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Unseen Scenes From COP26: E-Racing Cars And Youthwashing Events

By Christopher Pavenstädt

COP has now become a Global North Greenwashing Festival”, summarized Greta Thunberg as she closed the rally of the Youth Climate Strike in Glasgow.

COP26, Glasgow, November 2021. Photo by Christopher Pavenstädt

Greta has come a long way. In 2018, COP24 elevated her voice onto the global consciousness. The young, then 15-year-old girl talking in an accusing, emotional tone, to the distant, very formal process of the COP. Now, she doesn’t need the plenary hall anymore. Here, she was outside, missing no opportunity to distance herself from the inside of COP. My personal view of COP26 comes from my week-long experience in Glasgow, observing the unseen scenes — those which did not catch the media audience’s eye. Continue reading Unseen Scenes From COP26: E-Racing Cars And Youthwashing Events

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After Lunch Post: Zum Essen mit Sighard Neckel

von Michael Brüggemann

Wie kommt die Gesellschaft in die Zukunft? Sighard Neckel, Professor für Soziologie an der Universität Hamburg, unterscheidet drei Szenarien.

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Prof. Sighard Neckel

(1) Modernisierung. Dies ist der Merkel-Weg, den die meisten westlichen Politiker:innen gehen. Sie erkennen die vor uns liegenden ökologischen Probleme durchaus an, wagen aber nur kleine Schritte Richtung Klimaschutz, Nachhaltigkeit, aber ohne große Veränderungen an den Logiken von Konsumgesellschaft und Wachstumsdenken. Damit befinden wir uns auf dem Weg zu 2,7 Grad, wie gerade ein Bericht der UN-Umweltbehörde UNEP ausgerechnet hat – was harmlos klingt, birgt gewaltige Risiken für Menschheit und Ökosysteme. Continue reading After Lunch Post: Zum Essen mit Sighard Neckel

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COP26: Media and Twitter Attention at All-Time High

A quick update with visuals drawn from our Online Media Monitor on Climate Change (OMM)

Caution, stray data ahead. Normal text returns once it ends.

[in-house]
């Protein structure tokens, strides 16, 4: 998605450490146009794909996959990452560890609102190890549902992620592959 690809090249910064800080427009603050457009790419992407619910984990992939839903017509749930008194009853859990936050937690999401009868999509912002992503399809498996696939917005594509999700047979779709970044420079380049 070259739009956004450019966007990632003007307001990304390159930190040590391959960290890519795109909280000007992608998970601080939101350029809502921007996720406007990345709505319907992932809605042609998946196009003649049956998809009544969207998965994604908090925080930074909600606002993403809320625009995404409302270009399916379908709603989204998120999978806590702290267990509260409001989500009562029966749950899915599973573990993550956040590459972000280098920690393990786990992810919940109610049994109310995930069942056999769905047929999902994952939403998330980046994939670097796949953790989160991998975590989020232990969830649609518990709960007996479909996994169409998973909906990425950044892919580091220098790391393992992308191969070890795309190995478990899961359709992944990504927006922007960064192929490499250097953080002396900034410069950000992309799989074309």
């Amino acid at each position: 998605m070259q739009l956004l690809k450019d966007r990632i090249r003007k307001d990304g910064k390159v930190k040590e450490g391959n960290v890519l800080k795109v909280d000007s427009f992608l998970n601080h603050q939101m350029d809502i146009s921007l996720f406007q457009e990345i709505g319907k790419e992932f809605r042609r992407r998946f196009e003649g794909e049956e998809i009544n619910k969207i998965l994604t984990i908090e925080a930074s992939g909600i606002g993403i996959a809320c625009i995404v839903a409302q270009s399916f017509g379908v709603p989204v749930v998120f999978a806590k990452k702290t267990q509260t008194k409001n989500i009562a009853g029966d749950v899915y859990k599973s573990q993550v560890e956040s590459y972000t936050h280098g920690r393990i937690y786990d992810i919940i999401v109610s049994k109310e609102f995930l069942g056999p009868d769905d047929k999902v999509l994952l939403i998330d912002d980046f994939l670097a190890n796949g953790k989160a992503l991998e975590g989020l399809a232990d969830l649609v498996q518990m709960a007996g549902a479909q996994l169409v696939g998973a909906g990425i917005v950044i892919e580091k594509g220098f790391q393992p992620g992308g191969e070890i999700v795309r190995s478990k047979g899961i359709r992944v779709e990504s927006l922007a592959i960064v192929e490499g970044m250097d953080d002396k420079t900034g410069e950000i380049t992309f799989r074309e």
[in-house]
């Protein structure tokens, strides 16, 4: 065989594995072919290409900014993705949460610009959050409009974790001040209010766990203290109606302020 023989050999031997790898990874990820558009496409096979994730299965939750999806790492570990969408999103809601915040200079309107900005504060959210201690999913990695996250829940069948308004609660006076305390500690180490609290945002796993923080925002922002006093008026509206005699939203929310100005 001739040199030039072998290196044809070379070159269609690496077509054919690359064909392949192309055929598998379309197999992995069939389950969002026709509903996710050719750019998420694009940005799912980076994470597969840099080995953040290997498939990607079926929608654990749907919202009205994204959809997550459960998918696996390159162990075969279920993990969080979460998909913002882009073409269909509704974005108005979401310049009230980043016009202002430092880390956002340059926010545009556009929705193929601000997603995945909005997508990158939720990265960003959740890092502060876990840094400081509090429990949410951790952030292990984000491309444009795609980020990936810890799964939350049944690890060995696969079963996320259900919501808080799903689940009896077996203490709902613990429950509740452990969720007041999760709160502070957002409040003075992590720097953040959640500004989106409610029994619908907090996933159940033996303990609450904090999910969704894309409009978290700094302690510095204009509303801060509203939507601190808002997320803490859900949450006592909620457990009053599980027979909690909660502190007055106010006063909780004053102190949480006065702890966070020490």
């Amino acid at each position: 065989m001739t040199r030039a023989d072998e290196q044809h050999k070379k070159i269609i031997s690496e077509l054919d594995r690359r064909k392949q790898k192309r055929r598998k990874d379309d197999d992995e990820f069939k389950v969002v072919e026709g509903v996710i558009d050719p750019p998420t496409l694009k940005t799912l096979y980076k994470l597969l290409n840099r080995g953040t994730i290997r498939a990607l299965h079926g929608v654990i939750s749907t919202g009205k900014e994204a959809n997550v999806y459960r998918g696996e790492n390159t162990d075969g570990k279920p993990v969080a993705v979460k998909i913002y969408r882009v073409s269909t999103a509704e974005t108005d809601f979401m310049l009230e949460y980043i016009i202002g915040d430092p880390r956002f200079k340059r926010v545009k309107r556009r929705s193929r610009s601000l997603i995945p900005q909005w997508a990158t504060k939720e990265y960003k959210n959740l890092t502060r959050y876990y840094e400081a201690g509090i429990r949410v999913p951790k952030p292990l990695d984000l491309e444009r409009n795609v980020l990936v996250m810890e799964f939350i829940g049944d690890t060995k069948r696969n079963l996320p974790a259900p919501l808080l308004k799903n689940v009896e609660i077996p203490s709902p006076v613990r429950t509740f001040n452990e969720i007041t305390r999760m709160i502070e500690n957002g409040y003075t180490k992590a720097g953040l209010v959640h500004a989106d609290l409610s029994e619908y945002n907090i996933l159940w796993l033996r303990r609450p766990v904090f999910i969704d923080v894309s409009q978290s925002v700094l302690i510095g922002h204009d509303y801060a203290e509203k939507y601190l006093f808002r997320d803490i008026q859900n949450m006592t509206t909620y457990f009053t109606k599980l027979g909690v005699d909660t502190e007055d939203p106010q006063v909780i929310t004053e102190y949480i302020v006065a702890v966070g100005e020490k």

News media attention to climate change (2017-2021), Online Media Monitor

Good news: COP26 has refocused news media attention and Twitter attention to climate change to an all-time high since 2017. This is also true when dating back to 2004, according to Max Boykoff’s observatory on media coverage, which shows–based on slightly different method and sample–similar results. Continue reading COP26: Media and Twitter Attention at All-Time High

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Where Realism Tips Into Optimism: Review of “The Ministry for the Future” (2020)

by Felix Schaumann

Just as the current climate talks begin , allow us to imagine another future. An optimist one.

Credit: Pixabay 8385

This spring, I gave my mother a book as a present, promising an optimistic take on climate change and on how our next 30 years might play out. Half a year later, she still has not read past page 32 – “it’s too depressing”, she says. I cannot blame her. The Ministry for the Future, a science fiction novel by Kim Stanley Robinson, starts with a heat wave killing around 20 million people in India and subsequent international conflict about unilateral solar geoengineering. On the other hand, the novel ends in 2050 with people flying around the globe in electric air ships, marveling at all the rewilded and restored ecosystems. In between, it forms a subtle narrative arc in which the initial pessimism (or realism) slowly and almost unnoticeably tips into optimism and hope. Continue reading Where Realism Tips Into Optimism: Review of “The Ministry for the Future” (2020)

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Climate Change in Pop Culture Part 3: alternative and independent music

by Christopher Pavenstädt

Following up on our series about climate change in pop culture (read part 1 about young adult novels and part 2 about pop songs), here are some more examples of songs dealing with the topic of climate change. This time, we focused on independent and alternative music.

Climatization in pop culture

Through climatization, a process of re-framing several societal issues in light of the climate crisis, we can also expect the music industry to be affected by its rise in salience. The environment has already been a topic in pop music for a long time, mostly as a lyrical theme – many may know songs like Michael Jackson’s “Earth Song”, Marvin Gaye’s “Mercy Mercy Me (The Ecology)” or Midnight Oils “Beds Are Burning”. Continue reading Climate Change in Pop Culture Part 3: alternative and independent music

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Climate change: the basics | Basisfakten über den Klimawandel

by Ann-Kathrin Krutsch & Millie Peach

Our up-to-date collection of useful information sources in English and in German.